some problem confusing me, need help! - Linux

This is a discussion on some problem confusing me, need help! - Linux ; 1. after a typical linux distribution(for example, slackware)installed, are some device driver compile into the kernel, others loaded as module when the system start up? 2.how can the device driver module loaded into the system at start up? does it ...

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  1. some problem confusing me, need help!

    1. after a typical linux distribution(for example,
    slackware)installed, are some
    device driver compile into the kernel, others loaded as module
    when the system start up?

    2.how can the device driver module loaded into the system
    at start up?
    does it loaded through a script, are there some command( for example,
    insmod XXX) in some rc.d file?


    English is not native language, hope my sentence does not confusing
    you.

    thanks for any information

    grass



  2. Re: some problem confusing me, need help!

    grass wrote:
    > 1. after a typical linux distribution(for example,
    > slackware)installed, are some
    > device driver compile into the kernel, others loaded as module
    > when the system start up?


    Yes. Only those drivers that are needed to load additional drivers (I'm
    deliberately vague here) have to be compiled into the kernel. Usually,
    some "convenience" drivers (e.g. those that access the keyboard and
    display) are also compiled into the kernel as are some drivers for
    veryvery low hardware components, e.g. ACPI and some specific CPU features.

    >
    > 2.how can the device driver module loaded into the system
    > at start up?
    > does it loaded through a script, are there some command( for example,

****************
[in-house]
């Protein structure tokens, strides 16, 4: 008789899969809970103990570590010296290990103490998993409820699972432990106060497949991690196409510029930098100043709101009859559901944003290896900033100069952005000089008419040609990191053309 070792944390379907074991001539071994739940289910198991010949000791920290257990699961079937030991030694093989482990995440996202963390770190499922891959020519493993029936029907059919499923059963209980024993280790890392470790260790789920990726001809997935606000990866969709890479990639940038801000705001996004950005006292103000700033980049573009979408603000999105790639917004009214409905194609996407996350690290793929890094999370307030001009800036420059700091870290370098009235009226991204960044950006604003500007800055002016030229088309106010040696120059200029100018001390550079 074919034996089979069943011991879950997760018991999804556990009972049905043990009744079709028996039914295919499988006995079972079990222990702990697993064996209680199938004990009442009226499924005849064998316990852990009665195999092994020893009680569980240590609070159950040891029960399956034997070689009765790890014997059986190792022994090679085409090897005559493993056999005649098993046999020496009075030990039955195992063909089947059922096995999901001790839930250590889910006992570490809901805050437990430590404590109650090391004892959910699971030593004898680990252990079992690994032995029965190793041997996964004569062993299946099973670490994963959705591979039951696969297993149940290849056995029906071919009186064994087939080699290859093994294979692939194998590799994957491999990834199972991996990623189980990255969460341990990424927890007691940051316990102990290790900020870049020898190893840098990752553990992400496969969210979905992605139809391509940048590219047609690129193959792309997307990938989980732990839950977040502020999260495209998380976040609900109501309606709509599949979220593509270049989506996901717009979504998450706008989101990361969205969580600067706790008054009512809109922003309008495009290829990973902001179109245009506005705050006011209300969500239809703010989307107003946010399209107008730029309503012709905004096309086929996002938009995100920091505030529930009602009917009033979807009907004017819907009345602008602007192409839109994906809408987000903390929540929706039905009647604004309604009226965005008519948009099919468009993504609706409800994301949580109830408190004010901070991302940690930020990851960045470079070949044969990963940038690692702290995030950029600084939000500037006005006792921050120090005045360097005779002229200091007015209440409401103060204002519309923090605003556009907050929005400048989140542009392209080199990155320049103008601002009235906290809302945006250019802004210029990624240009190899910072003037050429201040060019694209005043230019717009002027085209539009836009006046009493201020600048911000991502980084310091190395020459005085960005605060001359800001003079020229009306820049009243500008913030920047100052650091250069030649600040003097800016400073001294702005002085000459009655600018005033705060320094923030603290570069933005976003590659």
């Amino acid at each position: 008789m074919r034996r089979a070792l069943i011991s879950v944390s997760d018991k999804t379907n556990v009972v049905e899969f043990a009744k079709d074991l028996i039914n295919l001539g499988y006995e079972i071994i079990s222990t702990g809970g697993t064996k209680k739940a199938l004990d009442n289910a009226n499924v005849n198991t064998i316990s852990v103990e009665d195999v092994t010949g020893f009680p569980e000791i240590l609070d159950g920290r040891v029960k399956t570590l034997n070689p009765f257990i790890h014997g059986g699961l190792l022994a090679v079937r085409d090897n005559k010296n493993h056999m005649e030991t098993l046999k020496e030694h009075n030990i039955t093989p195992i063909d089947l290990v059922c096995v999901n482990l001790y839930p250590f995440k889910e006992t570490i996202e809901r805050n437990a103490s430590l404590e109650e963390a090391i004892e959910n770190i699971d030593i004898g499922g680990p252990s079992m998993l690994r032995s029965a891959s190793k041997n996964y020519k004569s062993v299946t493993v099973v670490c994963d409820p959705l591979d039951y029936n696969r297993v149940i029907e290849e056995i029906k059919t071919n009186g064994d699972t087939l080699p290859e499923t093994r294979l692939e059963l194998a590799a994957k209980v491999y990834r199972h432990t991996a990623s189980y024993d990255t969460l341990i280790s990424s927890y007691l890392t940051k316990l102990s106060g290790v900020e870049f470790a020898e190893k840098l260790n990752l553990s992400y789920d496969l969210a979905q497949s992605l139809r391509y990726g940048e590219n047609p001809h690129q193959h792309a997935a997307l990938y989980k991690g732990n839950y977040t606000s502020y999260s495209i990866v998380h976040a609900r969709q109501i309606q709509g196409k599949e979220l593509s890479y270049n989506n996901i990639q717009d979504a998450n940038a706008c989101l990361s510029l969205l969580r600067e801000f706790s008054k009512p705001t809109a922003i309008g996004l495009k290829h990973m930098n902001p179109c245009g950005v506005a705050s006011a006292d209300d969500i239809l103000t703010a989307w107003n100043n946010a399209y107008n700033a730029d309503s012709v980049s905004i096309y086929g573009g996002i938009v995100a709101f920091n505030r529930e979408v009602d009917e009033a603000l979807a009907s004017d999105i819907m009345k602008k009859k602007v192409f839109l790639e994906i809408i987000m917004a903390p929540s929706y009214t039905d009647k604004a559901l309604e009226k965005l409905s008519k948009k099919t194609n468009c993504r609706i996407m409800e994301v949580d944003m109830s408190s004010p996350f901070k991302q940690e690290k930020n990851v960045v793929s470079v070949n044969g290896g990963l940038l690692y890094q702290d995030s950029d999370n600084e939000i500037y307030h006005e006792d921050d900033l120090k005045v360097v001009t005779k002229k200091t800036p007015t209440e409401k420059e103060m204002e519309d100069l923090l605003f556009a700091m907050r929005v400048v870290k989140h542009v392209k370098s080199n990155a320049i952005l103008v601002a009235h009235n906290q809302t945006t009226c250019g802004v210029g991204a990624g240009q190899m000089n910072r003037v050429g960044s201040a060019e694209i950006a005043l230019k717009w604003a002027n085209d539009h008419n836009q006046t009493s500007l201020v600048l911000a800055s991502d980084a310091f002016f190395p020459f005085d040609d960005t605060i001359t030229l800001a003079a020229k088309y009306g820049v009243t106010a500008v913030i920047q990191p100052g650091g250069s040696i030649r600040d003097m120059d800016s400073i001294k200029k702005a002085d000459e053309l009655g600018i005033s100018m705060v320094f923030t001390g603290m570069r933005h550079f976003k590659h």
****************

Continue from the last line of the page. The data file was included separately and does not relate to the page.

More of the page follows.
> insmod XXX) in some rc.d file?


    Yes. Usually the startup code (grub/lilo) uses the BIOS (which must be
    able to access the boot device) to load the linux kernel and the
    "initial RAM disk" (initrd) image into memory.
    The kernel then uses this image as an initial root file system. There is
    (usually, I haven't checked *all* distributions ;-) a script in the
    initial RAM disk which calls "insmod" for those drivers that are
    required to access the root disk drive (e.g. the SCSI disk driver
    "sd_mod", the SCSI mid-layer "scsi_mod", and a SCSI device driver, e.g.
    "aic7xxx"). To do this, the kernel has to have the driver for the RAM
    disk compiled in as well as the driver for the file system within the
    initrd (see my remark about being deliberatly vague above).
    Once the drivers for the initial root file system (i.e. the device
    drivers mentioned above as well as the filesystem driver, e.g. ext2 or
    ext3) are loaded and ready, the kernel mounts the real root file system,
    switches from the initial RAM disk image to the real root file system
    and frees the memory occupied by the initial RAM disk.

    Only those drivers are included into the initrd which are required to
    access the root device, plus those utilities that are needed to set
    everything up (it gets messy if you want to have an iSCSI root device
    ;-). This initrd is, therefore, built according to your hardware.

    If you have an initial RAM disk (check /boot for "initrd..." files), you
    can have a look at the contents yourself. This can be either a
    (compressed) filesystem of some kind (ext2, minix, ...) or a
    (compressed) CPIO archive. You need to uncompress the contents, then
    either mount it using a loop device or extract the contents to some
    directory.

    > English is not native language, hope my sentence does not confusing
    > you.


    Most of us probably have more problems expressing a problem in your
    language than you have in English ;-)

    Josef
    --
    These are my personal views and not those of Fujitsu Siemens Computers!
    Josef Möllers (Pinguinpfleger bei FSC)
    If failure had no penalty success would not be a prize (T. Pratchett)
    Company Details: http://www.fujitsu-siemens.com/imprint.html

  3. Re: some problem confusing me, need help!

    thanks Josef !


    grass

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